Epstein on Paid Sick Leave Statutes
As I wrote in my Defining Ideas column last week, the condition of the labor markets remains perilous. Even though the nominal jobless rate has declined by a tenth of a percent, the sharp reduction in labor market participation gives a clear indication of the ever-decreasing fraction of Americans who are able to find steady work. My recommendation was, and is, that the only way to revive these markets is to remove the barriers to entry created by government regulation.
Today’s army of activist groups is not focused on restoring jobs, however. The hot-ticket item in the current labor market disputes is legislative mandates for paid sick leave. The unintended consequence of paid-sick leave legislation, whether in New York City or elsewhere, will be to block the creation of new jobs by limiting the deals that employers and employees are lawfully allowed to make with each other.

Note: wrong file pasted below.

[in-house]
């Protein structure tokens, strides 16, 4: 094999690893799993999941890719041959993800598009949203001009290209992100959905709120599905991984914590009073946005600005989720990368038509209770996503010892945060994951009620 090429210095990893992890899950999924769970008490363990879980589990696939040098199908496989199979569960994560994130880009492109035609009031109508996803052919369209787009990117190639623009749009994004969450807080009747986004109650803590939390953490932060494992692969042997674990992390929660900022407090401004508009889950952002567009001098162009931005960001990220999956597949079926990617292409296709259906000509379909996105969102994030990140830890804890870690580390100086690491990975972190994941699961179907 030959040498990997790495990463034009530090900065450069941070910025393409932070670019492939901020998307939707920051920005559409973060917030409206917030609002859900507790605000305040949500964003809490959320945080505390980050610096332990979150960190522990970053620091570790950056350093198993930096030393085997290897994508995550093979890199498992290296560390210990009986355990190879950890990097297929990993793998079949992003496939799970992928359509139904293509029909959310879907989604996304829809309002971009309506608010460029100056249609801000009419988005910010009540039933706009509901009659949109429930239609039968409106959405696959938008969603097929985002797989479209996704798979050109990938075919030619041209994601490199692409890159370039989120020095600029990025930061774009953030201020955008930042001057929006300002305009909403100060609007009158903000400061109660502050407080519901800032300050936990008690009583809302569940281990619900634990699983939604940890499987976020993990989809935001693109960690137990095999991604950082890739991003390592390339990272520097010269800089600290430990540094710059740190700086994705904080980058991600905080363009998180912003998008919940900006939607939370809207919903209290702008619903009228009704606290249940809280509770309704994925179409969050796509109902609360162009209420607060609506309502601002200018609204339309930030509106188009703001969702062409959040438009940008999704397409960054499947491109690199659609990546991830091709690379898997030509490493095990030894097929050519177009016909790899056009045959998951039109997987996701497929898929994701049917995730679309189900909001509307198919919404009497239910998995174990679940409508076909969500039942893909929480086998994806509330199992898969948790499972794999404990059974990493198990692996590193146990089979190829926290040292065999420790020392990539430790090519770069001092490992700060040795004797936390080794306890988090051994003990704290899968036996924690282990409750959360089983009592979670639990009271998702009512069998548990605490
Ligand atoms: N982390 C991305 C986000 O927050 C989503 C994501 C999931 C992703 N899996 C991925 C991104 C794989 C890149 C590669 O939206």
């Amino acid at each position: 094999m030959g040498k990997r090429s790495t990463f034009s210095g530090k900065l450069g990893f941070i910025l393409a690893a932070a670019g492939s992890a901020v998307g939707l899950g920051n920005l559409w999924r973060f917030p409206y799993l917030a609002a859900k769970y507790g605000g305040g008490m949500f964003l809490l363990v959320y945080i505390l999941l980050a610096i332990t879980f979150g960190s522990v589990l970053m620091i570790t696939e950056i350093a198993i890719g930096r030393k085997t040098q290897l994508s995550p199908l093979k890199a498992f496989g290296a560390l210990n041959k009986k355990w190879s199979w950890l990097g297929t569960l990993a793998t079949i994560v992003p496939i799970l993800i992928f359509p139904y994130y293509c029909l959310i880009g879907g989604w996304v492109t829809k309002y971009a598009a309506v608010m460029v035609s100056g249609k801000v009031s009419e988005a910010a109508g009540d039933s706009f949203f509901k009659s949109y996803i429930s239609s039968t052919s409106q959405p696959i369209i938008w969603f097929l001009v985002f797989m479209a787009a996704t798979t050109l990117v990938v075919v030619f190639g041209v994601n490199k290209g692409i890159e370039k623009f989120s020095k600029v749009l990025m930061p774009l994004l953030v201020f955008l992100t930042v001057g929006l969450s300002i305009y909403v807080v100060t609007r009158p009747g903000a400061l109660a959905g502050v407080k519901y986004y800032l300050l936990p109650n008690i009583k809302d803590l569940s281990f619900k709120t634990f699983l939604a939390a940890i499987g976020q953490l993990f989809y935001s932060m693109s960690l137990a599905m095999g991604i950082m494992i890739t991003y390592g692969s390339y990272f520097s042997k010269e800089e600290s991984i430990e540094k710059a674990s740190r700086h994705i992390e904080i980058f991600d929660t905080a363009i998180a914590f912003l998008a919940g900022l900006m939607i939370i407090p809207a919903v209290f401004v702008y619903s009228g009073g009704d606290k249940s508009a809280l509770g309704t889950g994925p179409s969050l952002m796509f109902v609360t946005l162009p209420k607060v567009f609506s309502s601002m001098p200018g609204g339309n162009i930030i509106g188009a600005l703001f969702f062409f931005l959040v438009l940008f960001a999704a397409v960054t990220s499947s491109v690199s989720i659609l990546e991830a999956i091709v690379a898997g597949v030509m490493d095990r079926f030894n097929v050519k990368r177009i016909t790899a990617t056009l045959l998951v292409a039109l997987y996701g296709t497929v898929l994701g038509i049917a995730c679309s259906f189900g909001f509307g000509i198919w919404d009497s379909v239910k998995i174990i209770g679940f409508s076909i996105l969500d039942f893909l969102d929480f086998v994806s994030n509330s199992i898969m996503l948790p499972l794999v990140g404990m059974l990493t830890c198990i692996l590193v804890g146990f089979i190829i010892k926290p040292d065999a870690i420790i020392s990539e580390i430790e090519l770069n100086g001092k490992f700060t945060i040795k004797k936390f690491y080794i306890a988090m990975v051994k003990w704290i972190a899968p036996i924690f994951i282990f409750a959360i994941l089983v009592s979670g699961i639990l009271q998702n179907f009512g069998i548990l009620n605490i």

Proponents of paid sick leave argue that a worker of marginal means should never be put into a position whereby he can only take care of himself or his family by risking the loss of a day’s wages or indeed his job. This theme resonates with politicians. Connecticut’s paid sick leave statute has been in place since January 1, 2012, and it now looks as though the New York City Council will overcome the sensible resistance of Mayor Michael Bloomberg to enact a program of its own, which would cover perhaps a million New York City workers.